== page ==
If the development of technology is envisaged, it’s advisable to agree from the start a clear framework not only for the ownership of the technology (even if it’s owned by all of the parties) but also who’ll pay for the IP, make decisions about it and take care of the other consents required to exploit it.
Parties very often end up working together on a project without the formalism of an agreement at all. This may leave them as a hostage to fortune if technology is developed and the issue of entitlement to the resulting patents comes before the courts.
For this reason, it’s advisable to:
This information should be treated as highly valuable and kept securely. Not only will this help to clarify how the technology was devised and who devised the inventive concept, it may also enable you to argue whether or not an assignment of the patents existed.
The Court assessed inventorship in respect of a European patent and assessed entitlement to that patent based on the determined inventorship. The outcome of the case didn’t rest on the interpretation of any contractual terms assigning ownership one way or the other, but rather on the assessment of witnesses and the content of the patent application. This gives us insight into both the importance of clear assignment terms and the English Courts’ default approach to entitlement in the absence of such clauses.
In the absence of an agreement containing a term which clearly assigns the patents one way or the other, a default position is adopted where the person who devised the inventive concept is determined. The entitlement is then determined relative to that person, i.e. do they have an agreement such as an employment contract which assigns the ownership of the patent elsewhere?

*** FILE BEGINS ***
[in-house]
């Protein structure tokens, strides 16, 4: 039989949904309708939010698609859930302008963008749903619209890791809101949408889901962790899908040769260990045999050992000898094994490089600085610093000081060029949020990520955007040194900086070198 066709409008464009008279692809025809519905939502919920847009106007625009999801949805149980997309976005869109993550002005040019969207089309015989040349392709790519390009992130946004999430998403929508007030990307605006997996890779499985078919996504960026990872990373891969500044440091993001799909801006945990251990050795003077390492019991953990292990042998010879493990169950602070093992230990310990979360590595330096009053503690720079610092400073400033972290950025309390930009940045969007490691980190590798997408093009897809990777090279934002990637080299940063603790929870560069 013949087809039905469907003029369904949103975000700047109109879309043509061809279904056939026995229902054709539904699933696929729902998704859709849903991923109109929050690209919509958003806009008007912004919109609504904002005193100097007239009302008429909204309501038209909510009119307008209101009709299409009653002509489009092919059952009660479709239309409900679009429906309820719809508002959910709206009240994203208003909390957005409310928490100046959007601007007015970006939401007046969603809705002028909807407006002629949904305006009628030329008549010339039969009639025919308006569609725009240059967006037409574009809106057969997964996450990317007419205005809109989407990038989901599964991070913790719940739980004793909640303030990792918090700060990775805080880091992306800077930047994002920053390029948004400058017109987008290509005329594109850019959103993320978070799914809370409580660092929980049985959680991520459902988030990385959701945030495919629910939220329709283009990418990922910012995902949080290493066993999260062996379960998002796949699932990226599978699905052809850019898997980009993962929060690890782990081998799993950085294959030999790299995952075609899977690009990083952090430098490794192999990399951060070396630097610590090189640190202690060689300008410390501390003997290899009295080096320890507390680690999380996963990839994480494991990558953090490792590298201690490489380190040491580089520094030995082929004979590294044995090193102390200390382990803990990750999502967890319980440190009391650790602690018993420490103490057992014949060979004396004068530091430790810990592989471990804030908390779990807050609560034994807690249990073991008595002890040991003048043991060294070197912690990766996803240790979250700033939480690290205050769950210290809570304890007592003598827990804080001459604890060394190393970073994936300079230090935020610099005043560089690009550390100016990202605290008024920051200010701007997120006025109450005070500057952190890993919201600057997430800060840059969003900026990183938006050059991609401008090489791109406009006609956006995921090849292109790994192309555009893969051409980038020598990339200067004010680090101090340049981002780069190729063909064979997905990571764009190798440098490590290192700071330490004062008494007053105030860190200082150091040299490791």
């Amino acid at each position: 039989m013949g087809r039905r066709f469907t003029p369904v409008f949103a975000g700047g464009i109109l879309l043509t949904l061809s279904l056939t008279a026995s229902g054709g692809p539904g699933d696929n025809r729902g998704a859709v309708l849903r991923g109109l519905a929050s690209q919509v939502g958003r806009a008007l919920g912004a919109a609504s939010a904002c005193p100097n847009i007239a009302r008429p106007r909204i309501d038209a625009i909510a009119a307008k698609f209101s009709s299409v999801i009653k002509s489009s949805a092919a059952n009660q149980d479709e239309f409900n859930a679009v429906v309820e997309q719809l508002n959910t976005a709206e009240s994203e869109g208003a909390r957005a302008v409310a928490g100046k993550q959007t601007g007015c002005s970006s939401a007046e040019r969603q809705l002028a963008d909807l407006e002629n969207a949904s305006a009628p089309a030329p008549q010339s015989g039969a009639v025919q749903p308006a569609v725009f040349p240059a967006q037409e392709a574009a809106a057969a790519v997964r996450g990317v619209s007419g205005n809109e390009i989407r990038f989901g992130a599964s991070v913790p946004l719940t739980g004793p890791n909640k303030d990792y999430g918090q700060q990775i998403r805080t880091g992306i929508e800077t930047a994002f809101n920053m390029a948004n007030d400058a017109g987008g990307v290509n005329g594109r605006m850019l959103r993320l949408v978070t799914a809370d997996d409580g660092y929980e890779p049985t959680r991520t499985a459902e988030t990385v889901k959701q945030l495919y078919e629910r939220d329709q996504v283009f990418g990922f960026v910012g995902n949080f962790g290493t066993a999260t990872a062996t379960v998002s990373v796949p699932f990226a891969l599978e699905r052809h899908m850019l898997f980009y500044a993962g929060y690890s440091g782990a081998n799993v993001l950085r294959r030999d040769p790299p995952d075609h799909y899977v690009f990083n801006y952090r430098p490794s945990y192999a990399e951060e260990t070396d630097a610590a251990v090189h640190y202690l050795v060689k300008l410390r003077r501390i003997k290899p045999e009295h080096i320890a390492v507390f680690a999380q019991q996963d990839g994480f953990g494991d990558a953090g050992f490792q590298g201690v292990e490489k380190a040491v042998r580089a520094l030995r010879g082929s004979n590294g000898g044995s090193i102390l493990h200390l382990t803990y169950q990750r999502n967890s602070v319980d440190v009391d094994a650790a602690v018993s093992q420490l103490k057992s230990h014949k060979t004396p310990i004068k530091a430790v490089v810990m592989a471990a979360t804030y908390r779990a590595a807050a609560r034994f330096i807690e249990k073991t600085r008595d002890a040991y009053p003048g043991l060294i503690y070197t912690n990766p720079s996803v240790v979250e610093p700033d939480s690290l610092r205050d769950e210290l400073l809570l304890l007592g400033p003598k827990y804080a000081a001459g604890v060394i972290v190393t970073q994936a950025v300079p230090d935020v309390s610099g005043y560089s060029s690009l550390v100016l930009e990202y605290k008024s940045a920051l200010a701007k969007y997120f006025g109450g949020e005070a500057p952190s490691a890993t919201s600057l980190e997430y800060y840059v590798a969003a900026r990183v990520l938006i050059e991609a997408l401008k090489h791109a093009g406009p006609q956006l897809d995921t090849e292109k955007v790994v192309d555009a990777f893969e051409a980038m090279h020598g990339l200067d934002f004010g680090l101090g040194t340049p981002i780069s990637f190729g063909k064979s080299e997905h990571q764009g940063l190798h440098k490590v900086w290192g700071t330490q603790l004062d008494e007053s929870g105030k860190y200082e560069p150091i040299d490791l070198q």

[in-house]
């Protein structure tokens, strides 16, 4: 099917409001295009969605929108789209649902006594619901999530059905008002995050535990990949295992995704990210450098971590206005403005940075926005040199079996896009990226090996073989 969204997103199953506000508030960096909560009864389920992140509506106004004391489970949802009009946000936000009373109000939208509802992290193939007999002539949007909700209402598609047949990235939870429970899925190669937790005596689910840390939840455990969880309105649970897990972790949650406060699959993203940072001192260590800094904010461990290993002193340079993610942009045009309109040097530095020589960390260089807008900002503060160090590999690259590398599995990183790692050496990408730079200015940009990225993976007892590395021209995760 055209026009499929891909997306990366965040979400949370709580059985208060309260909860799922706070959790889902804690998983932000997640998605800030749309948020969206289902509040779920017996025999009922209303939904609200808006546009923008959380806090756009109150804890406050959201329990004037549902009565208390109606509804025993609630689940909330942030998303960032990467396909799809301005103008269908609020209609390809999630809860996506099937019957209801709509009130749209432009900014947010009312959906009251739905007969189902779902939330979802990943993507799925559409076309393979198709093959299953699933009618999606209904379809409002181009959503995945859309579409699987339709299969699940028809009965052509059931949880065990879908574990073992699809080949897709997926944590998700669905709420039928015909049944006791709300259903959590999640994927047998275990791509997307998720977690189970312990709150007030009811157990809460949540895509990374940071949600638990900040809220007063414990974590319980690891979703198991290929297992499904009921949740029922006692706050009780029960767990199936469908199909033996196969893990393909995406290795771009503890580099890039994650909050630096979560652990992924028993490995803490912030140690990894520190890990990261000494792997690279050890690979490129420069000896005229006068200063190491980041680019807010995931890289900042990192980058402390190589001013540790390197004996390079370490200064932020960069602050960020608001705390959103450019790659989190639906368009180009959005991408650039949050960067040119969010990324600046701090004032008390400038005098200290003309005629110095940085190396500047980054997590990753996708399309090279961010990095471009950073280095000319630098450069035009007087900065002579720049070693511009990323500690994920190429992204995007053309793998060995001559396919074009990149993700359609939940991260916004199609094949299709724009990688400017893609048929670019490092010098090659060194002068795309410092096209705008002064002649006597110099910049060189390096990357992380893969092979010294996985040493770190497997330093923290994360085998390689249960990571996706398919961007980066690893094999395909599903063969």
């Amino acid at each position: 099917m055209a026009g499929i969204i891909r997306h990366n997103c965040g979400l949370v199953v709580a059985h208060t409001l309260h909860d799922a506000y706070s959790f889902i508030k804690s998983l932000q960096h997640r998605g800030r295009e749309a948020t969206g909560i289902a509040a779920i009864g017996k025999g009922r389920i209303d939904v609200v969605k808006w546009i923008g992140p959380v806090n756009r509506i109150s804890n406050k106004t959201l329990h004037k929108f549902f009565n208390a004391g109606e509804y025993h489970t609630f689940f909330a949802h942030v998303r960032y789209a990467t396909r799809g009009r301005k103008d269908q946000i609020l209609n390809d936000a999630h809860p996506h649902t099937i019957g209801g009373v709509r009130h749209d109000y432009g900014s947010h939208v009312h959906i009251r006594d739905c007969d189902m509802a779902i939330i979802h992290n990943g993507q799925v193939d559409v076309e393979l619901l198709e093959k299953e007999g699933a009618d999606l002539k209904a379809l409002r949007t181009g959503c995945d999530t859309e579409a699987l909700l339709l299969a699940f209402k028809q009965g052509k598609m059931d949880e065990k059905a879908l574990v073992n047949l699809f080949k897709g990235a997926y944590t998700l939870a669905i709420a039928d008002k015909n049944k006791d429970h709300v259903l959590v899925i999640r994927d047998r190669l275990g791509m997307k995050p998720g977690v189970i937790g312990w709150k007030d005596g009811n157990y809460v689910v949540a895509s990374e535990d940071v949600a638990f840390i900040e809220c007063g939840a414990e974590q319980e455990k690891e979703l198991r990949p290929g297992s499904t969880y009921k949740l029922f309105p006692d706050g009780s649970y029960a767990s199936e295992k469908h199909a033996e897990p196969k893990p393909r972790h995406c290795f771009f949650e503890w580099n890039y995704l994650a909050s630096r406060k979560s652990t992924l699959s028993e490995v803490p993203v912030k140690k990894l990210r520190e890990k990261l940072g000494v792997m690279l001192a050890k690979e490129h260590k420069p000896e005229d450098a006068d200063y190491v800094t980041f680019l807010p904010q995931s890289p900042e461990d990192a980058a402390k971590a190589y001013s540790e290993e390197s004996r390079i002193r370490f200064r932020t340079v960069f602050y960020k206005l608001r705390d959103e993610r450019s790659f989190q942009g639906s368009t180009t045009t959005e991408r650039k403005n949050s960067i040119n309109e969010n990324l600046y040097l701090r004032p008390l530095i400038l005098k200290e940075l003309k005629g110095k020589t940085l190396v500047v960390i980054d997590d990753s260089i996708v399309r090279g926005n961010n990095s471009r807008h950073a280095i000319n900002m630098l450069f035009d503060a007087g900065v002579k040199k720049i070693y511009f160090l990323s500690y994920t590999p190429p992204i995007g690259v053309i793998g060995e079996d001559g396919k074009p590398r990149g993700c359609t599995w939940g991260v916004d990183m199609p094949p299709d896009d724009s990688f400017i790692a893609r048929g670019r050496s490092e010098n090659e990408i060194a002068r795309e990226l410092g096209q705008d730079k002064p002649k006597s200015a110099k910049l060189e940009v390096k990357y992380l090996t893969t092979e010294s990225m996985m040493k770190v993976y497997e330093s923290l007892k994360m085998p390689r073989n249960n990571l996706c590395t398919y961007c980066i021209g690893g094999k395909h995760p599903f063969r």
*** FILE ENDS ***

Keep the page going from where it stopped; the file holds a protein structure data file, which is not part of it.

Clear assignment of IP generated as the result of work undertaken by two or more parties can save a lot of time and money by removing the need to go to court in order to determine which party owns what. If you’re looking to work with another organisation to develop technology, the importance of setting out agreements with clear and explicit assignment clauses from the start can’t be understated.
These agreements can be costly, so if there’s no chance of drawing up such an agreement, it’s imperative that you ensure all correspondence between parties is kept and organised so that any conversations regarding ownership can be traced. Additionally, be sure to keep any notes from individuals working on the project so that, if required, they can be used to determine who devised the inventive concept.
Entitlement to patents can be a tricky matter to address. If you need help, feel free to get in touch with me at email@example.com.